Does anyone know of any simple means for merging (inverse distance weighting method) hourly weather files (precip, temp, etc.) from different time zones?

I am creating weather data for HUC8s, and am using the 5 closest NCDC weather stations. But some HUC8s cross over different time zones. Has anyone figured out the easiest method for aligning weather data?

My thought is to put everything into GMT - so that 10am is 10am everywhere, and track the offset in a new column in my data. I believe this would work, but am having trouble completely wrapping my head around it:

Focusing on a watershed that cross from CST into EST - if it was raining at 10am EST, and also raining at 9am CST (raining at the timezone division, with weather stations on either side of the timezone division), it's raining at the same time, we are just marking the 'time' differently in each location. However, if I transformed my date/time into GMT, with a new column tracking the offset (maybe to convert it back later), it would be the same GMT time in both locations that the rain was occurring? In effect, it is just shifting all the weather into the same time zone, and then merging based on IDW.

Does anyone have any simple solutions I am overlooking?

  • 2
    $\begingroup$ All meteorological data exchange works in UTC time, forget about timezones. $\endgroup$ – kakk11 Feb 2 '16 at 19:02
  • $\begingroup$ The data I have has been processed from the original to a state where it considers local time. $\endgroup$ – traggatmot Feb 2 '16 at 19:46
  • $\begingroup$ Try to find a data source that uses UTC exclusively, such as ftp.ncdc.noaa.gov/pub/data/noaa $\endgroup$ – Barry Carter Feb 3 '16 at 0:05
  • $\begingroup$ I am using processed NCDC data, specifically the Integrated Surface Database (ncdc.noaa.gov/isd). The processing step cannot be changed, due to limitations in my skill set (it is coded in C#, something I do not now). It leaves me with exact hourly data for the specific values I need. I worked out how to do this in R. If people are interested, I can share the code. It basically amounts to what @farrenthorpe proposed. $\endgroup$ – traggatmot Feb 3 '16 at 5:59
  • $\begingroup$ This is the ISD data (it links directly to it), so I think your results should be in UTC already. Could you give us a sample link to data that you think isn't in UTC? $\endgroup$ – Barry Carter Feb 3 '16 at 16:51

Many good data sources will come with a UTC offset column. This is helpful for harmonizing time zones since you can simply reverse the UTC offset to make a unified UTC dataset. If your data doesn't have the UTC offset, then you can link to it using a table like this:

  TZ  UTC Time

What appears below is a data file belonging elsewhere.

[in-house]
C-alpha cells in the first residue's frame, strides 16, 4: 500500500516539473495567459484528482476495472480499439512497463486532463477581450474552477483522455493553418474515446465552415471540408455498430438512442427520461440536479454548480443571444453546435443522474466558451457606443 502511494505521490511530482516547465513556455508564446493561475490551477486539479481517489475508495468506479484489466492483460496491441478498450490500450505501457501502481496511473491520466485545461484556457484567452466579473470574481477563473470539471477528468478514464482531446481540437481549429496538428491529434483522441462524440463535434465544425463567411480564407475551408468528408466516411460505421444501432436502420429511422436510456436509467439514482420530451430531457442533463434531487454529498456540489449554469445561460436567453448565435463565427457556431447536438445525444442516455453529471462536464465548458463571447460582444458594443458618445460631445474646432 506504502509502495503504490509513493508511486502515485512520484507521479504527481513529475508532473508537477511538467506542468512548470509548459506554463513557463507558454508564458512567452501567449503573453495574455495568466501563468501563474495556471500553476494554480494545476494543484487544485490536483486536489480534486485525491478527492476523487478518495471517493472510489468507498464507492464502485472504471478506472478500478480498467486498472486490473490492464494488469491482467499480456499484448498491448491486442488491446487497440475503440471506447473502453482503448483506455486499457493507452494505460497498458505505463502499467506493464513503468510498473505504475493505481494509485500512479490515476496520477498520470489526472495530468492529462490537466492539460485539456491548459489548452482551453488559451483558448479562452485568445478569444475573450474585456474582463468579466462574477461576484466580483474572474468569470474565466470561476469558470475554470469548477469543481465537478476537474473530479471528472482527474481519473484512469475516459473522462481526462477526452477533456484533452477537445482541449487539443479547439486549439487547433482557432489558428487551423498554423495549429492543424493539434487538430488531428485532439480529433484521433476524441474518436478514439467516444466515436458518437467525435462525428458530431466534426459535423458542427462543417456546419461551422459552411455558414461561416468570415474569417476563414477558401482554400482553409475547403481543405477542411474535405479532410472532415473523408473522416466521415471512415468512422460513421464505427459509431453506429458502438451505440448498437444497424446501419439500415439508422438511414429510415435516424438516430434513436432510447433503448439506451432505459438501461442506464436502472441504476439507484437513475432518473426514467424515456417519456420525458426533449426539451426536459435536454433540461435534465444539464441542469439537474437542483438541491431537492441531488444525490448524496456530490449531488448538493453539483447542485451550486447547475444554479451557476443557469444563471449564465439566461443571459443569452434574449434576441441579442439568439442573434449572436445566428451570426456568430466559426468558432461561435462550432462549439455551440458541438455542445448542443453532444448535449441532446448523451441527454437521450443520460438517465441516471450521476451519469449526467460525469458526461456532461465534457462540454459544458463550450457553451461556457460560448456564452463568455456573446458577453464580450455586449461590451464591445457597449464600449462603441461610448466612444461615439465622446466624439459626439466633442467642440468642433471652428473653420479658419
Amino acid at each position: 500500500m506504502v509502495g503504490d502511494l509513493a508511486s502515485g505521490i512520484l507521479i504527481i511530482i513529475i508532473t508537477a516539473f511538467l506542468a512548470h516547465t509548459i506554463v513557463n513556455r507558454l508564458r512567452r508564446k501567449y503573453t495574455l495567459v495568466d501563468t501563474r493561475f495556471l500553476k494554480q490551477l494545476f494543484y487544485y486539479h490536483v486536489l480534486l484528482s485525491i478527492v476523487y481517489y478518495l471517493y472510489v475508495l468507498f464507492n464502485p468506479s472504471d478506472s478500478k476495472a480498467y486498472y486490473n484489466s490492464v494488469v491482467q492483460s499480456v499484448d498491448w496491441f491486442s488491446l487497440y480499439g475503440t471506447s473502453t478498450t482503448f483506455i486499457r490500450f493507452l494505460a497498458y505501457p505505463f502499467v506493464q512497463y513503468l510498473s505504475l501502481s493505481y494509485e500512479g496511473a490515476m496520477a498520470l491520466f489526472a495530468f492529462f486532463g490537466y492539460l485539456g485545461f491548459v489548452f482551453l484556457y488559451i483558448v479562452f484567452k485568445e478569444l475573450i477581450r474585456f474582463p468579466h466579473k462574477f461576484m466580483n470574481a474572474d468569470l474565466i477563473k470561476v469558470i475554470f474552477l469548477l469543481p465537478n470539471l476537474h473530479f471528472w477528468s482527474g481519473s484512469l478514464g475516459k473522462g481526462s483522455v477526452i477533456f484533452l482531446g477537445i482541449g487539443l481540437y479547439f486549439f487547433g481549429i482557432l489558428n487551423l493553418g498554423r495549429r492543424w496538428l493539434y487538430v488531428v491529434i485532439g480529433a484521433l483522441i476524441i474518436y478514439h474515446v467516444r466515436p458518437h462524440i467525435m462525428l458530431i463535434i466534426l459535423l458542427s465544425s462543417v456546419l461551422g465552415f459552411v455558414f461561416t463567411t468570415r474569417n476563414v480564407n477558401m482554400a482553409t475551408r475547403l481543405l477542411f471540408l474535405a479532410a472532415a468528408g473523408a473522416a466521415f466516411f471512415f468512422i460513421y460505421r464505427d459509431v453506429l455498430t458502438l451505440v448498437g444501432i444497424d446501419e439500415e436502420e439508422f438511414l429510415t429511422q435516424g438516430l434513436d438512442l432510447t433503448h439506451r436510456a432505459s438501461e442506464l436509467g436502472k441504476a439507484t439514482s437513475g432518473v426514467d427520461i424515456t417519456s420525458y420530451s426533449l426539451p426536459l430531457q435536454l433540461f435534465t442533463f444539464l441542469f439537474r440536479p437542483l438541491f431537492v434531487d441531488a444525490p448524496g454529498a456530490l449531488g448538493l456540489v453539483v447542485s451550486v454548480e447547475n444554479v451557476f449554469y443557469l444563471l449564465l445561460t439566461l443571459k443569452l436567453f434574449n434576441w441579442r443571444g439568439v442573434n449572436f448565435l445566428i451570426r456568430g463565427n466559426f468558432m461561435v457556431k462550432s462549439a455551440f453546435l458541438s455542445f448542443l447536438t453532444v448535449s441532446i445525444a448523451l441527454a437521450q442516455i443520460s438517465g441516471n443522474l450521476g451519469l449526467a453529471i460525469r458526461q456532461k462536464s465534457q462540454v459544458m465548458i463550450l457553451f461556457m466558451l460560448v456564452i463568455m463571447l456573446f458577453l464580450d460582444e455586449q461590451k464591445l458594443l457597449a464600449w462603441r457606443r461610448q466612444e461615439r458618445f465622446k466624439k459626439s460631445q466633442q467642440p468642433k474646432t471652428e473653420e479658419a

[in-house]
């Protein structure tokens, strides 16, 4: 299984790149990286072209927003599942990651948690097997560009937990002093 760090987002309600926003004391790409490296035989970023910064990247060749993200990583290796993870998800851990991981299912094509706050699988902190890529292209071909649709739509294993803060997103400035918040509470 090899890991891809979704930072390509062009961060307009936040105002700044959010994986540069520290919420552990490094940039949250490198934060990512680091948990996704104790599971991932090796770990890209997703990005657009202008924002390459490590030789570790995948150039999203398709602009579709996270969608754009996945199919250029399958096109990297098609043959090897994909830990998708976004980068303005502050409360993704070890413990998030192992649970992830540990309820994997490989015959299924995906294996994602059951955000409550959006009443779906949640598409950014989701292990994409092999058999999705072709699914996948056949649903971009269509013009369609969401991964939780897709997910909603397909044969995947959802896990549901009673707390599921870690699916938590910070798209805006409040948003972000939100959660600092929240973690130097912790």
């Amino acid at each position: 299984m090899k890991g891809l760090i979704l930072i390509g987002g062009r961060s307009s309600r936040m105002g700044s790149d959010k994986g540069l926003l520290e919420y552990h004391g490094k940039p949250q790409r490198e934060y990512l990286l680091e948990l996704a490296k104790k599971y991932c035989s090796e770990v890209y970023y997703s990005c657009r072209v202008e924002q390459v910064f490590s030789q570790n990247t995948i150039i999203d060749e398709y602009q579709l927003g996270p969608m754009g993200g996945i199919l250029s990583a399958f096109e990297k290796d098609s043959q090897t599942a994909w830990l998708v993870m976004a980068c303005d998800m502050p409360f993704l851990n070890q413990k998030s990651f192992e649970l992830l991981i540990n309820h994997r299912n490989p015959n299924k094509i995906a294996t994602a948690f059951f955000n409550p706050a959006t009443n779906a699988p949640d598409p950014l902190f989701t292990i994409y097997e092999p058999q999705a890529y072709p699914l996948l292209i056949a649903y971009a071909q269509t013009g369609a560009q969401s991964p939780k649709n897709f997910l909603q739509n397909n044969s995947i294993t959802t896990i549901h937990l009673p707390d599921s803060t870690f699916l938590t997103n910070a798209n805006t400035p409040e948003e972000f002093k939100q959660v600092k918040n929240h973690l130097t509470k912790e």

EST   -5
  EDT   -4
  CST   -6
  CDT   -5
  MST   -7
  MDT   -6
  PST   -8
  PDT   -7

So for instance, if your data is in EST, simply subtract -5 from the reported time to make it UTC.

  • $\begingroup$ Just to clarify for anyone reading, subtracting -5 is the same as adding 5. $\endgroup$ – Barry Carter Feb 3 '16 at 16:50

Using your example of 10 AM EST and 9 AM CST, those are both exactly the same time and another way of specifying that time is 1500 UTC or 15Z (Z being historical for GMT, for your application the difference between UTC and GMT is negligible).

If you know the location of your stations then you can know their timezone. To make inter-comparisons between stations meaningful you need to reference them all at the same time and the easiest way is to express them in UTC. You are correct that this is just a nomenclature change but this gives all locations a common reference anywhere on earth. All meteorological data natively uses UTC and has been since telegraph was invented and weather data was exchanged over large distances.

  • $\begingroup$ I think the weather data here are always recorded in standard time, not shifted for daylight time, but you should be sure before converting to UTC. $\endgroup$ – haresfur Feb 2 '16 at 23:53
  • $\begingroup$ @haresfur Yep, knowing whether they use daylight saving time or not is important. Another good reason to find a dataset in UTC and save a headache. $\endgroup$ – casey Feb 3 '16 at 0:20

I think you have the right idea. Best to talk about UTC now; GMT is a poorly-defined historical term. One thing to beware of when doing the conversion : daylight saving. Do not make the mistake of assuming that it happens between the same dates everywhere!


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